Lahat ng post ng user Rena Rante . Angeles City , Philippines

Alex Tizon's narrative "My Family's Slave" is a heartwarming and enlightening story that one should read at least once during his life. He was a well-known Filipino-American author and Pulitzer Prize-winning journalist who specialized in creative nonfiction. This narrative tackles the rocky life of Eudocia Tomas Pulido, a Filipino lady known as "Lola" in the hands of the author's family, who stayed with them for 64 years as a slave who was always unpaid, yet in the end, Alex paid back to her as he realized how she successfully raised three generation after generation of their family. As I read this, I vividly imagined all of the events and completely visualized the situations and feelings upon it. My different emotions arose as I encounter this text.


Evidently, the theme of the story is about the unconditional love and concern a 'katulong' or slave could give to his masters despite of some hardships, and the remarkable worth it could forever leave even in one of the family members.

Human servitude, as we all know, is a contemporary affliction that is sometimes veiled or rationalized as cultural norm. However, Alex demonstrated in this story how we must understand, respect, and accept them as human beings and provide them with the things they deserve after all those pity sacrifices and lifelong dedication of serving them.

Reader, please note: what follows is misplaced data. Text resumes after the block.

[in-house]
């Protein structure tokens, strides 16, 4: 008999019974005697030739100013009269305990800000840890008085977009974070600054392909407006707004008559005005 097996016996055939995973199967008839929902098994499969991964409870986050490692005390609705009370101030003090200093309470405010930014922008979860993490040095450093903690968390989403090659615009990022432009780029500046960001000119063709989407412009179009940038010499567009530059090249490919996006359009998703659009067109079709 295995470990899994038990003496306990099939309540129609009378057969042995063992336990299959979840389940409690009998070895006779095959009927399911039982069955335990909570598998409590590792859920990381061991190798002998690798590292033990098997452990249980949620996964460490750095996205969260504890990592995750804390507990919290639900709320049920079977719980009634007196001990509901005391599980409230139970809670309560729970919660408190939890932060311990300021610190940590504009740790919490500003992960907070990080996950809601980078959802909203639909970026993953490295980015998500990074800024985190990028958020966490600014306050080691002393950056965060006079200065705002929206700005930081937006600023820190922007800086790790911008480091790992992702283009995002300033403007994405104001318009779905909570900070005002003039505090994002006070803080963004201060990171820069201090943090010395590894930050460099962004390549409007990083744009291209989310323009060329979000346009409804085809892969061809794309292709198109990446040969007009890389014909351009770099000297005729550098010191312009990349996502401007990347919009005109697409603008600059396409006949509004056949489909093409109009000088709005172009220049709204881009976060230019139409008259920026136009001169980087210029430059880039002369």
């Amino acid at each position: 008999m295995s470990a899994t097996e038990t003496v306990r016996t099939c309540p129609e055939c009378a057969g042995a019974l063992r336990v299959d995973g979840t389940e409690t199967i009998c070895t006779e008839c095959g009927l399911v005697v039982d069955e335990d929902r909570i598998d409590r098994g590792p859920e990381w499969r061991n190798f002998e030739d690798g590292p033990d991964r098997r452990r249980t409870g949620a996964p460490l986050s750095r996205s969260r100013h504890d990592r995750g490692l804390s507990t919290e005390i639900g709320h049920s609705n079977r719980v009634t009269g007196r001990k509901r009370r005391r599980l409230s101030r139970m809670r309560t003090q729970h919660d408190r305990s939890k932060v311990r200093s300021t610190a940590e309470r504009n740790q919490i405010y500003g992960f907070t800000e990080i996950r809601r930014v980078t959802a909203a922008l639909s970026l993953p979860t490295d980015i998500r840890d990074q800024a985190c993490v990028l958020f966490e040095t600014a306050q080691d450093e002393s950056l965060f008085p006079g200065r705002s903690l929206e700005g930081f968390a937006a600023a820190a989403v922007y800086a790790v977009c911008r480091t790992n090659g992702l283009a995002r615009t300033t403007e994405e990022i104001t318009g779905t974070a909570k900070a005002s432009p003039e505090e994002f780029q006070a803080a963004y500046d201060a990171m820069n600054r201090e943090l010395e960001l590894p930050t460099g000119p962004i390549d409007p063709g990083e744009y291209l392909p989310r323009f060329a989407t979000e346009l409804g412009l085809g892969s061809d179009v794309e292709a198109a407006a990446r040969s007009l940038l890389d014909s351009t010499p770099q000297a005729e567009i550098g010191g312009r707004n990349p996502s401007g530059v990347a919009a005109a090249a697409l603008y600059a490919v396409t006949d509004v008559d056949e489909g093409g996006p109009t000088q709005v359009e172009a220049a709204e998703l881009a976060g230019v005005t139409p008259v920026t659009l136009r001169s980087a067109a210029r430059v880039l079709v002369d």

In terms of the story's format, I'd say it's a creative non-fiction piece because Alex, the author, was always present and active throughout the work, both on the pages and behind the scenes. As we can see, he possesses a sense of self-awareness and self-motivation. Furthermore, as he retells the event, we can see how he used both the memoir form and personal essays to convey it, and he didn't just offer pithy quips. But rather, he used craft and strategies to immerse us, the reader, in his own personal life. The author also made used of descriptive languages to elicit responses from our senses. He also utilized the braiding approach to entangle the data and some of his insights. And mesages were resented vividly like we shouldn't underestimate slaves, instead, we must let them feel the love and freedom they also deserve.


Indeed, there's no doubt why this narrative became one of his most famous publications just days after his death because it exhibited good form, tactics, and topics of actual Filipina experiences, particularly slaves in our country. The unconditional love that a Filipino family has for its members, even if they are not biologically related, was also communicated. Despite the fact that it is a bit long, I certainly believe that it is absolutely worthwhile to read.

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